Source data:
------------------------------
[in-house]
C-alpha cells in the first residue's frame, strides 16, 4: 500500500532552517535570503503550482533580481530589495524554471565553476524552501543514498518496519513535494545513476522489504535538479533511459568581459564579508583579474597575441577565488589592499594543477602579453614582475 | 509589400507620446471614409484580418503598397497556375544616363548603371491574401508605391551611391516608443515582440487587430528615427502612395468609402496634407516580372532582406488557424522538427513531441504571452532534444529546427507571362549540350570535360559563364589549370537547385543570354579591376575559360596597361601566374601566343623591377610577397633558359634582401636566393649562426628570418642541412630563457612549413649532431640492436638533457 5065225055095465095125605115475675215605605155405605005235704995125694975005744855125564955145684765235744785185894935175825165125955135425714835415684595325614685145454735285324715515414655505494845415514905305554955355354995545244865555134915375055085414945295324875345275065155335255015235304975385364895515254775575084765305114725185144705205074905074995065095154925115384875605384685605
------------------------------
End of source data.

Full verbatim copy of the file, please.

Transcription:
[in-house]
C-alpha cells in the first residue's frame, strides 16, 4: 500500500532552517535570503503550482533580481530589495524554471565553476524552501543514498518496519513535494545513476522489504535538479533511459568581459564579508583579474597575441577565488589592499594543477602579453614582475 | 509589400507620446471614409484580418503598397497556375544616363548603371491574401508605391551611391516608443515582440487587430528615427502612395468609402496634407516580372532582406488557424522538427513531441504571452532534444529546427507571362549540350570535360559563364589549370537547385543570354579591376575559360596597361601566374601566343623591377610577397633558359634582401636566393649562426628570418642541412630563457612549413649532431640492436638533457 5065225055095465095125605115475675215605605155405605005235704995125694975005744855125564955145684765235744785185894935175825165125955135425714835415684595325614685145454735285324715515414655505494845415514905305554955355354995545244865555134915375055085414945295324875345275065155335255015235304975385364895515254775575084765305114725185144705205074905074995065095154925115384875605384685605